Guidelines for creating a Mission Update Brief
A Mission Update Briefing (MUB) provides updates on the progress of a mission to interested parties. It includes new information on the mission’s goals, objectives, and status, as well as any changes to the original plan. The briefing also assesses the current risks and challenges faced by the mission and offers recommendations on how to address them.
Disclaimer: This post is intended to support students of MCSI learn Cyber Operational Planning (COP). The purpose of COP is to ensure that a squad can achieve its objectives in cyberspace.
We ask students to develop a MUB as a slide pack and submit it for approval on our Online Learning Platform (OLP).
Slide 1 - Cover Page: Include the mission’s name, the names of the presenters, the date the briefing will be provided, and the classification and sensitivity level of the materials.
Slide 2 - Mission Update: List the major objectives and their status on a single slide. Include any major risks to the mission you’re currently working on. Finally, describe at a high-level the next tasks that the team will complete or work towards. Use graphics to make the slide easy to understand.
Slide 3 to 5 - Key Points: Use up to three slides to communicate critical updates that require more explanation. If you’re presenting a mission briefing on a penetration test, for example, this is where you’d explain the most recent and serious vulnerabilities found. If you’re briefing on an incident response operation, you may provide a network diagram of the most recently compromised assets and go over the threat behaviours in greater depth.
Slide 6 - Next Steps: Describe the following stages or tasks that your team will complete in greater detail. Your goal is to get all of the stakeholders together to agree on the best course of action. Make sure to include all stakeholders, as they will almost certainly want tasks added to the Action Plan.
Slide 7 - Questions and Answers: Allow for questions to be asked. Prepare an Accusation Audit and use Starbursting to anticipate all of the questions that stakeholders will have.
Your MUB can obviously be longer than seven slides, but only include more material if it is extremely relevant. Allowing stakeholders to ask pertinent questions and providing concise answers is preferable to filling the presentation with irrelevant information.
Pitfalls to avoid
Don’t put too much faith in a template. Instead, construct a presentation that is suited to the mission’s particular context by using AIMS (Audience, Issue(s), Message, Storyline).
Don’t overlook the importance of knowing your stakeholders. Each stakeholder will want you to think about their wants, needs, expectations, and personality. If you offer a generic presentation, you should expect a lot of tough questions and your work to be challenged.
Don’t forget to use charts and graphics. The audience expects you to convey the information in the most digestible manner possible. Keep in mind that they only have 10-15 minutes to comprehend and make decisions on a large amount of complex information. Make use of graphs and graphics to help you express your message:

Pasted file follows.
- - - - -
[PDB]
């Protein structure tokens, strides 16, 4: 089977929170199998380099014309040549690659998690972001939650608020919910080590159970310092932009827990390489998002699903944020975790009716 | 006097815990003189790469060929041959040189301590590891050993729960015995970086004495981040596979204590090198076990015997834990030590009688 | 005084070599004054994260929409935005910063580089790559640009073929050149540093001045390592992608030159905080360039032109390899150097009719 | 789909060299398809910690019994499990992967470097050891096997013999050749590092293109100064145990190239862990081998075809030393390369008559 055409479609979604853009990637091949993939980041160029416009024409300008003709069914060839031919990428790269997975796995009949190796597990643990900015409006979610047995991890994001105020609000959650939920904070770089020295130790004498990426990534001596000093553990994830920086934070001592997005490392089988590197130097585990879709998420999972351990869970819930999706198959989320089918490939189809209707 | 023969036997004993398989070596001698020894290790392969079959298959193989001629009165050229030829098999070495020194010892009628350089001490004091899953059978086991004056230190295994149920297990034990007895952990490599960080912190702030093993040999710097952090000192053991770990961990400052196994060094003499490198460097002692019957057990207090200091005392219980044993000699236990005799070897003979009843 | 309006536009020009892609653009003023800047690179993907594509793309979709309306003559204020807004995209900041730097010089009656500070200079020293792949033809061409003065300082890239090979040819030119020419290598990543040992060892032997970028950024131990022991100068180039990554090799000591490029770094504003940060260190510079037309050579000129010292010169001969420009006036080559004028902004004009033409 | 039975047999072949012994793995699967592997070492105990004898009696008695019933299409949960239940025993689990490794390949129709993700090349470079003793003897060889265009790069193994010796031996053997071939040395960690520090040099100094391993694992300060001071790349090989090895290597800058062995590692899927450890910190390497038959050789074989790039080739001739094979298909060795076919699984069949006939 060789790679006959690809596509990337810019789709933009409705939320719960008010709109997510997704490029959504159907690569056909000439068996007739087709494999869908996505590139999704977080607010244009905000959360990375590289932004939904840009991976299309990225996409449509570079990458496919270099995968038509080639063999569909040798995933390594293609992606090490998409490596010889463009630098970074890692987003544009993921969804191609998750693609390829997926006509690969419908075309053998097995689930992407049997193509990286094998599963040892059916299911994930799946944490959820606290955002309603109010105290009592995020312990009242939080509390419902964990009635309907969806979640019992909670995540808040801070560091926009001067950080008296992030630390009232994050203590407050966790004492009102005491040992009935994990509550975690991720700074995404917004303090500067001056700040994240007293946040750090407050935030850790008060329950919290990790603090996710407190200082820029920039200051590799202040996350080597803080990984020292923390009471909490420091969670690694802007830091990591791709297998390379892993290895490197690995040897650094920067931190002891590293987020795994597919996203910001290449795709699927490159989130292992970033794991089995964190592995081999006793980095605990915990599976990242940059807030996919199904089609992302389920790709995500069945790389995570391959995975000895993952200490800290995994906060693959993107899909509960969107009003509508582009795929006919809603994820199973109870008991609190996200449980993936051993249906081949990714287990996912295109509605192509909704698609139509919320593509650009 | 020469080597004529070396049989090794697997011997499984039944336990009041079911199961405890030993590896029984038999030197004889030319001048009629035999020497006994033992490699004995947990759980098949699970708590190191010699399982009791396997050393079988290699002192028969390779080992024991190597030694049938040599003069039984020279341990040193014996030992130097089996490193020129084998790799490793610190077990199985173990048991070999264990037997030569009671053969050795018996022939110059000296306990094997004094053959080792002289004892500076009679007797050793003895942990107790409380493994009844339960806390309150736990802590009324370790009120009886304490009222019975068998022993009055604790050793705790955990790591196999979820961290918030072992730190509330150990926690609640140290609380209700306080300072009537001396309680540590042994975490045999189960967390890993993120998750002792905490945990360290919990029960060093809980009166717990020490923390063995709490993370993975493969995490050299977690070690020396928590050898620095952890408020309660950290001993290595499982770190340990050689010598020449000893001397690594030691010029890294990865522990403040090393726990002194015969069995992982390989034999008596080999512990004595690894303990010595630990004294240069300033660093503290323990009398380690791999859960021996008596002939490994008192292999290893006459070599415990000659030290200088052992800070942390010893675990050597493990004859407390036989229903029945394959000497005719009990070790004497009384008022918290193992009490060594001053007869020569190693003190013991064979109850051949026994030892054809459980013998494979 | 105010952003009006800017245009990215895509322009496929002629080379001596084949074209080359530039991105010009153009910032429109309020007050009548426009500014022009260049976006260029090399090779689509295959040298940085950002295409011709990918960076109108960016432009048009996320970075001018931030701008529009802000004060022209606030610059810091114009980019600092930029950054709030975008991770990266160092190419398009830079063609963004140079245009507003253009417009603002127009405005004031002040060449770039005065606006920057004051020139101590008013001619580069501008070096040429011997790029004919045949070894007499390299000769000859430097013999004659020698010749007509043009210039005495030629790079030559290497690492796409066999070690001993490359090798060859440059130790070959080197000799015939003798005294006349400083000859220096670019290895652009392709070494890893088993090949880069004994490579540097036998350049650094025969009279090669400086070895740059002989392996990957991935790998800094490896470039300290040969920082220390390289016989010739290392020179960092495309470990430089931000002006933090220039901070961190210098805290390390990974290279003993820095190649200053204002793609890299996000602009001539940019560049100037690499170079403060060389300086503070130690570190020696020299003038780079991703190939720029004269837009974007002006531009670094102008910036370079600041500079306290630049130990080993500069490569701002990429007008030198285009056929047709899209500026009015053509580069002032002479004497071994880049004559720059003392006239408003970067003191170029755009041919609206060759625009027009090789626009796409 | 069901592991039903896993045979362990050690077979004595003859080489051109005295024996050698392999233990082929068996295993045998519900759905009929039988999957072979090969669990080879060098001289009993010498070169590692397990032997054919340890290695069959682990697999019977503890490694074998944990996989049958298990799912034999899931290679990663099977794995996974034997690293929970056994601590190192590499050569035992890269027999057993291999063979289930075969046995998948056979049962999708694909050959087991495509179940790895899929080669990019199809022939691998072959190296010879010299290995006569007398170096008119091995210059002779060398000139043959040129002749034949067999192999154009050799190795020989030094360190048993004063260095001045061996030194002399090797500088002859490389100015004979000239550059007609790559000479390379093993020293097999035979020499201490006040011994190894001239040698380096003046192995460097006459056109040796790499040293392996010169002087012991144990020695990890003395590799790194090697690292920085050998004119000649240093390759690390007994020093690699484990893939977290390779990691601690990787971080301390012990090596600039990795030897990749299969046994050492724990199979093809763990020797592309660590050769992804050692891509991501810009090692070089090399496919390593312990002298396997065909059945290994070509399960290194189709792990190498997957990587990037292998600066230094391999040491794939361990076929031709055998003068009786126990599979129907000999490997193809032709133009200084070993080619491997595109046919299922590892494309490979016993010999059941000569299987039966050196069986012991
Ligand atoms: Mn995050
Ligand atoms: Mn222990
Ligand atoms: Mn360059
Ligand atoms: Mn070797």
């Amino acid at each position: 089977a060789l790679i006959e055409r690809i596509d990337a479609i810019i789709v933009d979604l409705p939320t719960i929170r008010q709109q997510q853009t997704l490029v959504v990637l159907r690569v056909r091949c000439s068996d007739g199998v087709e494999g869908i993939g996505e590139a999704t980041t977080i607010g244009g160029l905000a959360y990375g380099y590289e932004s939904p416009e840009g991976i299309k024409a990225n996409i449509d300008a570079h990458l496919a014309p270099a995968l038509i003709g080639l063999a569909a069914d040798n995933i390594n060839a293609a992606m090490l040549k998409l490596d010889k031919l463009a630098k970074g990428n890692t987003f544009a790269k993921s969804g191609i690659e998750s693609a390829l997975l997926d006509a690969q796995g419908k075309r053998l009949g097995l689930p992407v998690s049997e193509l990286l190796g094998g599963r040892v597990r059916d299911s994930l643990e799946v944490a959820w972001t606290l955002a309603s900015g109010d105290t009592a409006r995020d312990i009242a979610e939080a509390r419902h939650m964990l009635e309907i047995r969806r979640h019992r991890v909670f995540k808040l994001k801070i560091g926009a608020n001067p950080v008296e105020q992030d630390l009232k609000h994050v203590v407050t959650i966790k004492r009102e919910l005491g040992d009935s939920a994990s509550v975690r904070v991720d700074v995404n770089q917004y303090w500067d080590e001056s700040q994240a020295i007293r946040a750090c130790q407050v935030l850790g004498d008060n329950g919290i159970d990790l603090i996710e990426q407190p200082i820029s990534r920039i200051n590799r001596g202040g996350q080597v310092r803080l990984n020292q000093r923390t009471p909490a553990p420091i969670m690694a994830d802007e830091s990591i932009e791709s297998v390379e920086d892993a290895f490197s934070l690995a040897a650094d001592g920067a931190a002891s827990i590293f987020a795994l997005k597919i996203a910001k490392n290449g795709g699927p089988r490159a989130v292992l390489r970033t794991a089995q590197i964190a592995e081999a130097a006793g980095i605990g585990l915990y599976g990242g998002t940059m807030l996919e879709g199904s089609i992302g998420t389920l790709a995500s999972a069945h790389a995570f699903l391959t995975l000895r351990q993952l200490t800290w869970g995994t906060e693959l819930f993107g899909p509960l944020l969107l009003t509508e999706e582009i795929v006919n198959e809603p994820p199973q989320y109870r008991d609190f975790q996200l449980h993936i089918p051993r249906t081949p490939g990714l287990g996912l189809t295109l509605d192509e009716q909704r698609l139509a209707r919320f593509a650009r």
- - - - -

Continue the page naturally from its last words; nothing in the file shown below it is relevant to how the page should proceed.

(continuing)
- Network maps
- Progress bars
- Pie charts
- Satellite imagery
- Short 30sec video recordings even!
Don’t have useless slides. Remove slides that are unnecessary. If some of your slides can be merged then merge them.
Don’t spend too much time on the ‘what?’ and instead focus on the ‘so what?’. Instead of going into great detail about the work you accomplished, concentrate on the ‘so what?’ What does it mean, for example, when you learned the attackers had gained network domain administrator privileges? What is the significance of the vulnerability you uncovered in a particular application?
Structured Analytic Techniques
The majority of students have difficulty with critical thinking.
Structured analytic techniques are important when drafting a mission briefing because they help analysts organize their thoughts and identify key issues. These techniques force analysts to think through all aspects of a problem and consider different potential outcomes. This type of analysis can help prevent cognitive biases and ensure that the mission briefing is comprehensive.
Stakeholder Analysis: Stakeholder analysis is the process of identifying a project’s key stakeholders, and assessing their interests, influence, and impact on the mission.
Starbursting: Starbursting is a technique used to generate new ideas by starting with a broad question and then “starbursting” out to more specific questions.
AIMS: AIMS is a process used to create audience-focused, issue-based, message-driven, and storyline-centered communication.
Accusation Audit: Prepare responses to all of the complaints and complaints that your stakeholders may make regarding your team’s work. When dealing with difficult missions or operations where some deliverables/outcomes have failed, this technique is critical.
Make sure your MUB is simple to comprehend and follow. Imagine sharing the material with stakeholders who are unable to attend the presentation. They’d have to be able to comprehend exactly what you provided even if they weren’t present!